Ovarian cancer beyond imaging: integration of AI and multiomics biomarkers

Ovarian cancer, often referred to as the “silent killer”, tends to show inconspicuous symptoms in the early stages, making timely diagnosis difficult. Detecting ovarian cancer at an early stage significantly increases the chances of effective treatment and therefore the chances of survival. This review study has shown that AI-based tools that rely on the integration of multi-omics data perform better than single-omics datasets in classifying adnexal lesions and predicting ovarian cancer outcomes. Integration of radiomics and clinical information or integration of radiomics with other data types, such as histopathologic, genomic, and clinicopathologic data, outperformed models using radiomics or clinical models or other data types alone. In addition, the integration of genomics and epigenomics, transcriptomics, and other omics data, improved the results compared to single-omics data.

Although the achieved results in this field are promising, I believe that several limitations need to be addressed in future research. The research community should describe their AI methods in sufficient detail to ensure that the results are reproducible, otherwise, it would be impossible to compare the results of different developments between various centers and research groups. Secure data-sharing strategies, such as the use of a federated setup and independent datasets for validation of developed methods, should be used more widely to ensure the development of highly generalizable models and facilitate translation to the clinic. Sharing of developed codes and software in public repositories should also be utilized to enable independent reproduction of results and comparison between the results of newly developed algorithms and existing methods. Addressing these points can promote higher quality and generalizable research and better knowledge transfer in the field of oncology and AI.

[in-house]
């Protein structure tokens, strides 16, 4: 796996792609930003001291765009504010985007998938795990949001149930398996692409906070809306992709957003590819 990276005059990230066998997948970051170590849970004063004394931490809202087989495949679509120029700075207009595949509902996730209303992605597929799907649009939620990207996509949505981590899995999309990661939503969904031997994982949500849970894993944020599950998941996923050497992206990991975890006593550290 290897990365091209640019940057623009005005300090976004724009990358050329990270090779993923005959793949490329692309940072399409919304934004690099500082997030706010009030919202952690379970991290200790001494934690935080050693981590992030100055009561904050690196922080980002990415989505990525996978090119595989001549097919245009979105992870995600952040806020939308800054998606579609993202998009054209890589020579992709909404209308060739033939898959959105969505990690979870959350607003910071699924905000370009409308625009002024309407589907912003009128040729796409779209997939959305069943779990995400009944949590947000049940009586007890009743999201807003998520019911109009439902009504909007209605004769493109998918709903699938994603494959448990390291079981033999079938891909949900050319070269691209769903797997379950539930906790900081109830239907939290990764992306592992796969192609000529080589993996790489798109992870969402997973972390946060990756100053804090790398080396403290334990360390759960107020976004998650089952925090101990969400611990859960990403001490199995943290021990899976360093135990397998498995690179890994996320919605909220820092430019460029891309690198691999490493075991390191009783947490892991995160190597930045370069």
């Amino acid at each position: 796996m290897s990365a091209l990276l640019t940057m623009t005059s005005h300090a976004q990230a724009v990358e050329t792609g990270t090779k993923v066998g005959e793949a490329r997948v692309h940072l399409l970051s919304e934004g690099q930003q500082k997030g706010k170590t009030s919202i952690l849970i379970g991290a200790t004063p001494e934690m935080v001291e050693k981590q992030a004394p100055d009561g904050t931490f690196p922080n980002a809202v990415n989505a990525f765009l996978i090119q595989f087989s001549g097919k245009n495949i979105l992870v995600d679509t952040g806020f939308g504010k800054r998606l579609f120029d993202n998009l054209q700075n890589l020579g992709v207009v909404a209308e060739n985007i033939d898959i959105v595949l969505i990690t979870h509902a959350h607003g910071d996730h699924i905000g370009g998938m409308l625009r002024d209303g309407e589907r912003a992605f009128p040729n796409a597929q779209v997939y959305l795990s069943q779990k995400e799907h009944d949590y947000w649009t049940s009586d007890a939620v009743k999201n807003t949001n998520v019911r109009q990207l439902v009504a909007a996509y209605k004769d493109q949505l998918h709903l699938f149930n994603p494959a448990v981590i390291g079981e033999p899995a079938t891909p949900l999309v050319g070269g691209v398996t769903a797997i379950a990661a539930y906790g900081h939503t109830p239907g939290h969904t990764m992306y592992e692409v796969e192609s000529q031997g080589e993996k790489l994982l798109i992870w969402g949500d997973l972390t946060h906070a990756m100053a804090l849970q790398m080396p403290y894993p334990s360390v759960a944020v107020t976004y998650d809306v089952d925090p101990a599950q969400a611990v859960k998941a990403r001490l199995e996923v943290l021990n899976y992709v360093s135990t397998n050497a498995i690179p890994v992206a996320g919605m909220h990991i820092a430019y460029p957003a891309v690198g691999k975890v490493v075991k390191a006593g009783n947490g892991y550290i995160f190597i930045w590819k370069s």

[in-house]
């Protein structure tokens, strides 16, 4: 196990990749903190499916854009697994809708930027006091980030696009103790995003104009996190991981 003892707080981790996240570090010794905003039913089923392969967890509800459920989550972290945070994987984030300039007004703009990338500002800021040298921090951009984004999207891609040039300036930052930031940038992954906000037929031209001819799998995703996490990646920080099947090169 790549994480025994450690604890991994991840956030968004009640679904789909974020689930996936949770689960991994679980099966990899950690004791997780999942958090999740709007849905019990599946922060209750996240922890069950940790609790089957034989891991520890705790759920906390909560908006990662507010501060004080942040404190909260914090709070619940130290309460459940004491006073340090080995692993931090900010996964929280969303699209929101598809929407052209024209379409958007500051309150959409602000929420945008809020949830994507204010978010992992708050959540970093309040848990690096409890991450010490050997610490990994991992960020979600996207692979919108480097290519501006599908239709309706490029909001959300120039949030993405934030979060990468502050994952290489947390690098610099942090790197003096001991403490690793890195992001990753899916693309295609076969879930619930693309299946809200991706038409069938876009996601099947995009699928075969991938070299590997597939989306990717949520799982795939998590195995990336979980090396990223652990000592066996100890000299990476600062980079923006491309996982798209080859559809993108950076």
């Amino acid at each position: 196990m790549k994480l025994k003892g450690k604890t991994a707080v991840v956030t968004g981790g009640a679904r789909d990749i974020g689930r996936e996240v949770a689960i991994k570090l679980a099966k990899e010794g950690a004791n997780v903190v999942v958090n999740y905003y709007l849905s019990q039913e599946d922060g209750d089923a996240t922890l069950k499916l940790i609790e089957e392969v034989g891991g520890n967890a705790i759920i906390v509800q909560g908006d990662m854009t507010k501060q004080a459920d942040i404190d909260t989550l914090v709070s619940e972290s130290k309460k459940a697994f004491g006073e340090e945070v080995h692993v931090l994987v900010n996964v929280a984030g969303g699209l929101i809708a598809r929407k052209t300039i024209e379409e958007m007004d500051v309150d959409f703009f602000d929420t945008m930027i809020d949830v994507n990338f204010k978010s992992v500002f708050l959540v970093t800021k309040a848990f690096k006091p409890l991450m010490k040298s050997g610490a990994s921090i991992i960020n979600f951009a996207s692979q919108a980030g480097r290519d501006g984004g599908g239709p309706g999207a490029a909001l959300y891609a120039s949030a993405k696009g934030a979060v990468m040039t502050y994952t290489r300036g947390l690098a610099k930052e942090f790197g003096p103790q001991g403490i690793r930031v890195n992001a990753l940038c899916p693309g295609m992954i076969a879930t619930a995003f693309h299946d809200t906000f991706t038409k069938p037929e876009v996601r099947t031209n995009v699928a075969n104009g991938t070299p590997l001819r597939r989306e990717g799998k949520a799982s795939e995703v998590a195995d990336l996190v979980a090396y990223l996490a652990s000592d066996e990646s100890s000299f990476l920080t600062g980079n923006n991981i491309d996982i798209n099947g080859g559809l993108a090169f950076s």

Key points

  • This review presents studies using multiomics and artificial intelligence in ovarian cancer.
  • Current literature proves that integrative multiomics outperform models using single data types.
  • Around 60% of studies used a combination of imaging with clinical data.
  • The combination of genomics and transcriptomics with imaging data was infrequently used.

Article: Ovarian cancer beyond imaging: integration of AI and multiomics biomarkers

Authors: Sepideh Hatamikia, Stephanie Nougaret, Camilla Panico, Giacomo Avesani, Camilla Nero, Luca Boldrini, Evis Sala & Ramona Woitek


  • Sepideh Hatamikia

    Danube Private University (DPU), Krems, Austria; Austrian Center for Medical Innovation and Technology (ACMIT), Wiener Neustadt, Austria.

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